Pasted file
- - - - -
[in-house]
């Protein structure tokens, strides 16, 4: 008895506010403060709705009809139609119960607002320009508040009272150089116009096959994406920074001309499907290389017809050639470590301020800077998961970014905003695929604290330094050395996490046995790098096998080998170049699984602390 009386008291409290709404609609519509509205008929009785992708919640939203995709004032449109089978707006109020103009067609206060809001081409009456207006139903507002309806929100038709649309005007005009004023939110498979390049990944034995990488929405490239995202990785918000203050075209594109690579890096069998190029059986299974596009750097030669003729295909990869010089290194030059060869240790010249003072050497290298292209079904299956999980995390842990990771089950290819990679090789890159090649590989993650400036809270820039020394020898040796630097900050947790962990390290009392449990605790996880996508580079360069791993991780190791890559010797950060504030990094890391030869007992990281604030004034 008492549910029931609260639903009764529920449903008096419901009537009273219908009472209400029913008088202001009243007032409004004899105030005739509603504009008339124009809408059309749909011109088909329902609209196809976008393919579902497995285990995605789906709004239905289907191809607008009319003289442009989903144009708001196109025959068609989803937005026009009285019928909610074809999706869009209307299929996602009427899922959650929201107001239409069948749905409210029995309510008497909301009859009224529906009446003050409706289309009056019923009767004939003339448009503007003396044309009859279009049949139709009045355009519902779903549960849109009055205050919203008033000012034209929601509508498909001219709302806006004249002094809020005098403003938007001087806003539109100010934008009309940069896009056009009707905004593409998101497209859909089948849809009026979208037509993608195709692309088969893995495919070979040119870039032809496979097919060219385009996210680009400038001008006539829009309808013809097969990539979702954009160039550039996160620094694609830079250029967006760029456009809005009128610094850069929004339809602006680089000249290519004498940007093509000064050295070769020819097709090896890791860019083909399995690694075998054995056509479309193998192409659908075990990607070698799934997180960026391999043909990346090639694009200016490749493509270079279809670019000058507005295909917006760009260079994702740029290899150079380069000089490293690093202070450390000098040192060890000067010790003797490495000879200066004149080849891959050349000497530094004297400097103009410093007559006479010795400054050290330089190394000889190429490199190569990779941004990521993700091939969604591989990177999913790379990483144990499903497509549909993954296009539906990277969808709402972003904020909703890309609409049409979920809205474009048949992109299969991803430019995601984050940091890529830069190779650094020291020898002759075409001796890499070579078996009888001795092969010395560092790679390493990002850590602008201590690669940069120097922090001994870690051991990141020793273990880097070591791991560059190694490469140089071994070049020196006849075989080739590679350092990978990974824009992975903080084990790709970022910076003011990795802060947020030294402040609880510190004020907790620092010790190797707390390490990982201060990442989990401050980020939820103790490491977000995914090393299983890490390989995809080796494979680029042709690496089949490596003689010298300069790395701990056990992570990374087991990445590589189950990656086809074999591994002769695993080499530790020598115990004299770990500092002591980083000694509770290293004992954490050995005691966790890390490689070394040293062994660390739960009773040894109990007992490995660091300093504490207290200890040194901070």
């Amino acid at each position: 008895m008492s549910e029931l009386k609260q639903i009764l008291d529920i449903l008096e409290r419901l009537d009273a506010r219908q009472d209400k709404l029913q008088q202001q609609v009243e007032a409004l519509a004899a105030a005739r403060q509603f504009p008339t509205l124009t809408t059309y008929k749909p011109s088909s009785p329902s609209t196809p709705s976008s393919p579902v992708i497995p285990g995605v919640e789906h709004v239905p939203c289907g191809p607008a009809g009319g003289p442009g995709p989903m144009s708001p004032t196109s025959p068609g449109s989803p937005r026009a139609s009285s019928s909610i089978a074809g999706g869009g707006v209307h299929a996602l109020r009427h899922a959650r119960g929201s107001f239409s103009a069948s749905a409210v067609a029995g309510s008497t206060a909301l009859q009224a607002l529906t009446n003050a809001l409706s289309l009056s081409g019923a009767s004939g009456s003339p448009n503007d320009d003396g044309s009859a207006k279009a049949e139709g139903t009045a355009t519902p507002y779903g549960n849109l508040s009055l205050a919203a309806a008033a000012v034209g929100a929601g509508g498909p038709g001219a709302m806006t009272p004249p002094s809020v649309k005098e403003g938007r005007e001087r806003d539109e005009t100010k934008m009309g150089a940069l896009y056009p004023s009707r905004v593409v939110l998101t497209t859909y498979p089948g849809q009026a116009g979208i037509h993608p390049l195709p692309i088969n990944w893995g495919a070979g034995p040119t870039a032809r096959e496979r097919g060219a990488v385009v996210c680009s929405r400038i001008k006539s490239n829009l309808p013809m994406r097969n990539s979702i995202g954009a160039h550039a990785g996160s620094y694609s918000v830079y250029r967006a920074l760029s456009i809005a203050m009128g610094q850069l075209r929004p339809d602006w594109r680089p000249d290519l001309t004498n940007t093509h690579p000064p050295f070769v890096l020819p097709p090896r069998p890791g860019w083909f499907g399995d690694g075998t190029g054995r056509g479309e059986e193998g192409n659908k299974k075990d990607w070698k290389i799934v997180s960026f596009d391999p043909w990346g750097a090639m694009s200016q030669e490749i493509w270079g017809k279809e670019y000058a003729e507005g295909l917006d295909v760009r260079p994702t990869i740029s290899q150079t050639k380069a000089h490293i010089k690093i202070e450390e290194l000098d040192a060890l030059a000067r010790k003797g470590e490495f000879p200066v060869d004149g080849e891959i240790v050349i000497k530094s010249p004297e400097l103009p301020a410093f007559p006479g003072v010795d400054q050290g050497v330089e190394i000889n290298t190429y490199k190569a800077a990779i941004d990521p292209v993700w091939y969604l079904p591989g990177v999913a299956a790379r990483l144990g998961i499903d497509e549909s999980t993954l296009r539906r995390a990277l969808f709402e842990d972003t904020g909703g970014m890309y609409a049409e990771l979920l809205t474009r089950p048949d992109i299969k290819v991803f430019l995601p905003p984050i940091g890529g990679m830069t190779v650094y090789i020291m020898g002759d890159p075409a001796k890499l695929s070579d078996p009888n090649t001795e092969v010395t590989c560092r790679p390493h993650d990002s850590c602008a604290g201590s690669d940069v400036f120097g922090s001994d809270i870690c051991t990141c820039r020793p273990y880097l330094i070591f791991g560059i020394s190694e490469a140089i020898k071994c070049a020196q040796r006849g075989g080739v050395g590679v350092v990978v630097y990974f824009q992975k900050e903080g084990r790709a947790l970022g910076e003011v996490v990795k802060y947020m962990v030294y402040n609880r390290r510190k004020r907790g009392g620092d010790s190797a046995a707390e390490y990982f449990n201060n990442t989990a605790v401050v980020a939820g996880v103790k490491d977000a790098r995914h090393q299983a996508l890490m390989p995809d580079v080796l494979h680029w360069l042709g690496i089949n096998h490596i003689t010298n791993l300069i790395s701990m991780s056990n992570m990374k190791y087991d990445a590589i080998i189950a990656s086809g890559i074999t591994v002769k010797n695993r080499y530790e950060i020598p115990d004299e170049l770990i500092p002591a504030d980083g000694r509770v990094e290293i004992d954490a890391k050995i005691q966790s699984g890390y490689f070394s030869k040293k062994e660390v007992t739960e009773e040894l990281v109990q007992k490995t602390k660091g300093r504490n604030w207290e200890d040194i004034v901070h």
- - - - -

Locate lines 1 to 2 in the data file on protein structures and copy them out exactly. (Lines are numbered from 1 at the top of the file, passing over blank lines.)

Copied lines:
[in-house]
């Protein structure tokens, strides 16, 4: 008895506010403060709705009809139609119960607002320009508040009272150089116009096959994406920074001309499907290389017809050639470590301020800077998961970014905003695929604290330094050395996490046995790098096998080998170049699984602390 009386008291409290709404609609519509509205008929009785992708919640939203995709004032449109089978707006109020103009067609206060809001081409009456207006139903507002309806929100038709649309005007005009004023939110498979390049990944034995990488929405490239995202990785918000203050075209594109690579890096069998190029059986299974596009750097030669003729295909990869010089290194030059060869240790010249003072050497290298292209079904299956999980995390842990990771089950290819990679090789890159090649590989993650400036809270820039020394020898040796630097900050947790962990390290009392449990605790996880996508580079360069791993991780190791890559010797950060504030990094890391030869007992990281604030004034 008492549910029931609260639903009764529920449903008096419901009537009273219908009472209400029913008088202001009243007032409004004899105030005739509603504009008339124009809408059309749909011109088909329902609209196809976008393919579902497995285990995605789906709004239905289907191809607008009319003289442009989903144009708001196109025959068609989803937005026009009285019928909610074809999706869009209307299929996602009427899922959650929201107001239409069948749905409210029995309510008497909301009859009224529906009446003050409706289309009056019923009767004939003339448009503007003396044309009859279009049949139709009045355009519902779903549960849109009055205050919203008033000012034209929601509508498909001219709302806006004249002094809020005098403003938007001087806003539109100010934008009309940069896009056009009707905004593409998101497209859909089948849809009026979208037509993608195709692309088969893995495919070979040119870039032809496979097919060219385009996210680009400038001008006539829009309808013809097969990539979702954009160039550039996160620094694609830079250029967006760029456009809005009128610094850069929004339809602006680089000249290519004498940007093509000064050295070769020819097709090896890791860019083909399995690694075998054995056509479309193998192409659908075990990607070698799934997180960026391999043909990346090639694009200016490749493509270079279809670019000058507005295909917006760009260079994702740029290899150079380069000089490293690093202070450390000098040192060890000067010790003797490495000879200066004149080849891959050349000497530094004297400097103009410093007559006479010795400054050290330089190394000889190429490199190569990779941004990521993700091939969604591989990177999913790379990483144990499903497509549909993954296009539906990277969808709402972003904020909703890309609409049409979920809205474009048949992109299969991803430019995601984050940091890529830069190779650094020291020898002759075409001796890499070579078996009888001795092969010395560092790679390493990002850590602008201590690669940069120097922090001994870690051991990141020793273990880097070591791991560059190694490469140089071994070049020196006849075989080739590679350092990978990974824009992975903080084990790709970022910076003011990795802060947020030294402040609880510190004020907790620092010790190797707390390490990982201060990442989990401050980020939820103790490491977000995914090393299983890490390989995809080796494979680029042709690496089949490596003689010298300069790395701990056990992570990374087991990445590589189950990656086809074999591994002769695993080499530790020598115990004299770990500092002591980083000694509770290293004992954490050995005691966790890390490689070394040293062994660390739960009773040894109990007992490995660091300093504490207290200890040194901070």